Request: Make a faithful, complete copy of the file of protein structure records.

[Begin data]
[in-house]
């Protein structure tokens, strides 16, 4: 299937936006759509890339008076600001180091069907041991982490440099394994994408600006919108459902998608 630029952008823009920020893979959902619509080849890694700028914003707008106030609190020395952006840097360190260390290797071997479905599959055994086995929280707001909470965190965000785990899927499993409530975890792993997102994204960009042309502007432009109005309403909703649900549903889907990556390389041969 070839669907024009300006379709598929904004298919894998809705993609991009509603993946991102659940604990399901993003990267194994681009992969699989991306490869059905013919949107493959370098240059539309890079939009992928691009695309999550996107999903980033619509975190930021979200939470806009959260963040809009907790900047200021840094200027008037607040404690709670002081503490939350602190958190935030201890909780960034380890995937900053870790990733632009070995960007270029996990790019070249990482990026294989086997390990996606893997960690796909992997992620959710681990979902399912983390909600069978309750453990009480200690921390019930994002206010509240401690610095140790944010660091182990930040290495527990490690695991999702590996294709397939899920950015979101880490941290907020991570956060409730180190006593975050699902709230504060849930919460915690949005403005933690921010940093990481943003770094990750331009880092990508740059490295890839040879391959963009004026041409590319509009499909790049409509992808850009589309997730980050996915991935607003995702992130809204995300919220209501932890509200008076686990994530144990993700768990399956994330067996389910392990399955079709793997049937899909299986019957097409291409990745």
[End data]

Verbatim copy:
[in-house]
């Protein structure tokens, strides 16, 4: 299937936006759509890339008076600001180091069907041991982490440099394994994408600006919108459902998608 630029952008823009920020893979959902619509080849890694700028914003707008106030609190020395952006840097360190260390290797071997479905599959055994086995929280707001909470965190965000785990899927499993409530975890792993997102994204960009042309502007432009109005309403909703649900549903889907990556390389041969 070839669907024009300006379709598929904004298919894998809705993609991009509603993946991102659940604990399901993003990267194994681009992969699989991306490869059905013919949107493959370098240059539309890079939009992928691009695309999550996107999903980033619509975190930021979200939470806009959260963040809009907790900047200021840094200027008037607040404690709670002081503490939350602190958190935030201890909780960034380890995937900053870790990733632009070995960007270029996990790019070249990482990026294989086997390990996606893997960690796909992997992620959710681990979902399912983390909600069978309750453990009480200690921390019930994002206010509240401690610095140790944010660091182990930040290495527990490690695991999702590996294709397939899920950015979101880490941290907020991570956060409730180190006593975050699902709230504060849930919460915690949005403005933690921010940093990481943003770094990750331009880092990508740059490295890839040879391959963009004026041409590319509009499909790049409509992808850009589309997730980050996915991935607003995702992130809204995300919220209501932890509200008076686990994530144990993700768990399956994330067996389910392990399955079709793997049937899909299986019957097409291409990745």